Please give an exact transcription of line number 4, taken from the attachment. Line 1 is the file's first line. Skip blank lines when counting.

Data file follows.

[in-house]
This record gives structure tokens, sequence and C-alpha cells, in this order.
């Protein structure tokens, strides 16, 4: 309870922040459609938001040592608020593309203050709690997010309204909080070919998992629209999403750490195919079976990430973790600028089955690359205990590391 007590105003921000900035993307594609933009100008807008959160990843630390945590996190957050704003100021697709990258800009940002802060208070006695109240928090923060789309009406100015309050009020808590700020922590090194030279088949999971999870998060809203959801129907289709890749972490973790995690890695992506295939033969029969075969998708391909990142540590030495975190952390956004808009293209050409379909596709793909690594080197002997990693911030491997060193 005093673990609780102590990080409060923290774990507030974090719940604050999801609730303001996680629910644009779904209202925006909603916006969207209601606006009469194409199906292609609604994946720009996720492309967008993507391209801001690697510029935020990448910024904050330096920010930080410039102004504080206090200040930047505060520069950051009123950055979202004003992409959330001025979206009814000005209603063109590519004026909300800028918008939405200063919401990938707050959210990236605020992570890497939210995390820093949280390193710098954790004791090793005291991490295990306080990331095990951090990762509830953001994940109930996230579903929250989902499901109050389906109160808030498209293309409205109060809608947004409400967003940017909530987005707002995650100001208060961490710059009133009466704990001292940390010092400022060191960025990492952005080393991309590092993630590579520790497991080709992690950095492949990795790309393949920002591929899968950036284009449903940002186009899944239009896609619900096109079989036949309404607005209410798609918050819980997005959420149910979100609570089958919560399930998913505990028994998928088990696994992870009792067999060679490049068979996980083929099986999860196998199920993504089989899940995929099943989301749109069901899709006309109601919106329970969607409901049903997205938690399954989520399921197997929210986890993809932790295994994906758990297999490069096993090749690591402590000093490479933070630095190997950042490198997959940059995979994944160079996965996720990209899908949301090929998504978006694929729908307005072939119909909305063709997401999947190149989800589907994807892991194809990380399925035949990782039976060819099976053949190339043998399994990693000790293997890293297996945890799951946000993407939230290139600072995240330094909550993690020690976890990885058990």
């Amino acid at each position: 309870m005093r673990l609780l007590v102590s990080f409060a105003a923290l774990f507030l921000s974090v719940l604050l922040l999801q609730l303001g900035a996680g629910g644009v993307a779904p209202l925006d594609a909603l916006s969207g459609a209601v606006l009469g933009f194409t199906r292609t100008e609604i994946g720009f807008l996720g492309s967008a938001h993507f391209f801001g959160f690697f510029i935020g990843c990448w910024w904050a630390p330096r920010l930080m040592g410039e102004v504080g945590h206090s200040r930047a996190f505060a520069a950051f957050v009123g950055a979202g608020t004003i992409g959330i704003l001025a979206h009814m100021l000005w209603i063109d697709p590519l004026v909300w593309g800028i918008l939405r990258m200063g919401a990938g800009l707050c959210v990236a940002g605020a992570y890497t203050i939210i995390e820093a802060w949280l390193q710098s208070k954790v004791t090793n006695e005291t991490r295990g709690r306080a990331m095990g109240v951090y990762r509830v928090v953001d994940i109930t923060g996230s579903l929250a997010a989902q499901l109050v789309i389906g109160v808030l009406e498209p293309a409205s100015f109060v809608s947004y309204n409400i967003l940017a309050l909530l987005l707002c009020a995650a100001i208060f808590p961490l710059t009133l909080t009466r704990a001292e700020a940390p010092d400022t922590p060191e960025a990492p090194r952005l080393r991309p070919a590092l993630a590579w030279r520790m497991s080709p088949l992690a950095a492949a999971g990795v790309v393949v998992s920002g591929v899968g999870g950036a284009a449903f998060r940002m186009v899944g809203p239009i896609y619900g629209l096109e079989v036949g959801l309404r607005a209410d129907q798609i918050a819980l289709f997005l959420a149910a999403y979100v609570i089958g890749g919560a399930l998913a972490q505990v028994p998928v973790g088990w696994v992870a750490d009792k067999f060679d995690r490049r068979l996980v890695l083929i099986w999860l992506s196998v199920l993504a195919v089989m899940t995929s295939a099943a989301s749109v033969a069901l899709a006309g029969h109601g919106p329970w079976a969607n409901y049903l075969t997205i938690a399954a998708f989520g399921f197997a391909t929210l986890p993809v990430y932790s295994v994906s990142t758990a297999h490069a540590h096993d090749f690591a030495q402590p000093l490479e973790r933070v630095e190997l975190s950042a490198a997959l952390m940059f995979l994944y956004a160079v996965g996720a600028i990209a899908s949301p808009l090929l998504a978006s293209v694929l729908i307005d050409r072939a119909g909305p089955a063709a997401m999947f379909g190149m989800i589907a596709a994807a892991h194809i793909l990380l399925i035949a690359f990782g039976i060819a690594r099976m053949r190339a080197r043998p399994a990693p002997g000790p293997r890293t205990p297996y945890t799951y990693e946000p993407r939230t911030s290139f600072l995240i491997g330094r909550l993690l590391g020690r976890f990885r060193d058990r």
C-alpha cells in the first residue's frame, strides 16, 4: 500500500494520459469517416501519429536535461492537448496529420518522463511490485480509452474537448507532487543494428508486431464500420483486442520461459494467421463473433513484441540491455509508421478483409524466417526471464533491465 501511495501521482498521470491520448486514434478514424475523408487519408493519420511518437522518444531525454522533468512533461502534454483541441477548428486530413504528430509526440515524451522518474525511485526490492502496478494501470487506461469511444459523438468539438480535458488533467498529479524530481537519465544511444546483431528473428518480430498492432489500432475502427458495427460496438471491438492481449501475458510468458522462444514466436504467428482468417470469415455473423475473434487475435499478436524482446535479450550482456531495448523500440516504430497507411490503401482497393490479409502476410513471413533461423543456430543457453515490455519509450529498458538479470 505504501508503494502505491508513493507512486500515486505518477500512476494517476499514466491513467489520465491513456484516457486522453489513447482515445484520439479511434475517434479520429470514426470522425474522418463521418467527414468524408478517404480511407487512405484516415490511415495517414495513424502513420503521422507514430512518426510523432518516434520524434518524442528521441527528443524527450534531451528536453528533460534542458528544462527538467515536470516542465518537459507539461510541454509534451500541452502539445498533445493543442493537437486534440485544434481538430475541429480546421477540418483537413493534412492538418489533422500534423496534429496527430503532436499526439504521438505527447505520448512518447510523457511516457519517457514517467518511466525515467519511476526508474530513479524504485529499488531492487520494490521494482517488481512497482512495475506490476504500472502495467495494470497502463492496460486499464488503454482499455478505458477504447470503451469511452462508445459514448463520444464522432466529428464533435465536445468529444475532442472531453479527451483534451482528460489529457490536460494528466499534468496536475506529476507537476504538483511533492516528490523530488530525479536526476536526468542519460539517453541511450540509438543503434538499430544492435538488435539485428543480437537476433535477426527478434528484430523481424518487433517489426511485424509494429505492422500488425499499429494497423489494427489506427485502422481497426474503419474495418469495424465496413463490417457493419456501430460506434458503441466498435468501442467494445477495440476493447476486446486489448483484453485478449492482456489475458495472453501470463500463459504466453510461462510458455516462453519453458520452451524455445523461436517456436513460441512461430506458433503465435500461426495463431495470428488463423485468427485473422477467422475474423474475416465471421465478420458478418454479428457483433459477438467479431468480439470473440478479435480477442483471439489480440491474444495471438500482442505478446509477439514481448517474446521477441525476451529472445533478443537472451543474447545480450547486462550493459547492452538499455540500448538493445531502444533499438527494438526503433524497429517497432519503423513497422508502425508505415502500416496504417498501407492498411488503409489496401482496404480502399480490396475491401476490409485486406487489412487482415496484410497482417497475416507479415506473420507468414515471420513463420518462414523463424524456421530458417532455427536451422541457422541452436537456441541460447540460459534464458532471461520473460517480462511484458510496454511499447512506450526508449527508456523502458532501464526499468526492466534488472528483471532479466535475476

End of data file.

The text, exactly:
């Amino acid at each position: 309870m005093r673990l609780l007590v102590s990080f409060a105003a923290l774990f507030l921000s974090v719940l604050l922040l999801q609730l303001g900035a996680g629910g644009v993307a779904p209202l925006d594609a909603l916006s969207g459609a209601v606006l009469g933009f194409t199906r292609t100008e609604i994946g720009f807008l996720g492309s967008a938001h993507f391209f801001g959160f690697f510029i935020g990843c990448w910024w904050a630390p330096r920010l930080m040592g410039e102004v504080g945590h206090s200040r930047a996190f505060a520069a950051f957050v009123g950055a979202g608020t004003i992409g959330i704003l001025a979206h009814m100021l000005w209603i063109d697709p590519l004026v909300w593309g800028i918008l939405r990258m200063g919401a990938g800009l707050c959210v990236a940002g605020a992570y890497t203050i939210i995390e820093a802060w949280l390193q710098s208070k954790v004791t090793n006695e005291t991490r295990g709690r306080a990331m095990g109240v951090y990762r509830v928090v953001d994940i109930t923060g996230s579903l929250a997010a989902q499901l109050v789309i389906g109160v808030l009406e498209p293309a409205s100015f109060v809608s947004y309204n409400i967003l940017a309050l909530l987005l707002c009020a995650a100001i208060f808590p961490l710059t009133l909080t009466r704990a001292e700020a940390p010092d400022t922590p060191e960025a990492p090194r952005l080393r991309p070919a590092l993630a590579w030279r520790m497991s080709p088949l992690a950095a492949a999971g990795v790309v393949v998992s920002g591929v899968g999870g950036a284009a449903f998060r940002m186009v899944g809203p239009i896609y619900g629209l096109e079989v036949g959801l309404r607005a209410d129907q798609i918050a819980l289709f997005l959420a149910a999403y979100v609570i089958g890749g919560a399930l998913a972490q505990v028994p998928v973790g088990w696994v992870a750490d009792k067999f060679d995690r490049r068979l996980v890695l083929i099986w999860l992506s196998v199920l993504a195919v089989m899940t995929s295939a099943a989301s749109v033969a069901l899709a006309g029969h109601g919106p329970w079976a969607n409901y049903l075969t997205i938690a399954a998708f989520g399921f197997a391909t929210l986890p993809v990430y932790s295994v994906s990142t758990a297999h490069a540590h096993d090749f690591a030495q402590p000093l490479e973790r933070v630095e190997l975190s950042a490198a997959l952390m940059f995979l994944y956004a160079v996965g996720a600028i990209a899908s949301p808009l090929l998504a978006s293209v694929l729908i307005d050409r072939a119909g909305p089955a063709a997401m999947f379909g190149m989800i589907a596709a994807a892991h194809i793909l990380l399925i035949a690359f990782g039976i060819a690594r099976m053949r190339a080197r043998p399994a990693p002997g000790p293997r890293t205990p297996y945890t799951y990693e946000p993407r939230t911030s290139f600072l995240i491997g330094r909550l993690l590391g020690r976890f990885r060193d058990r």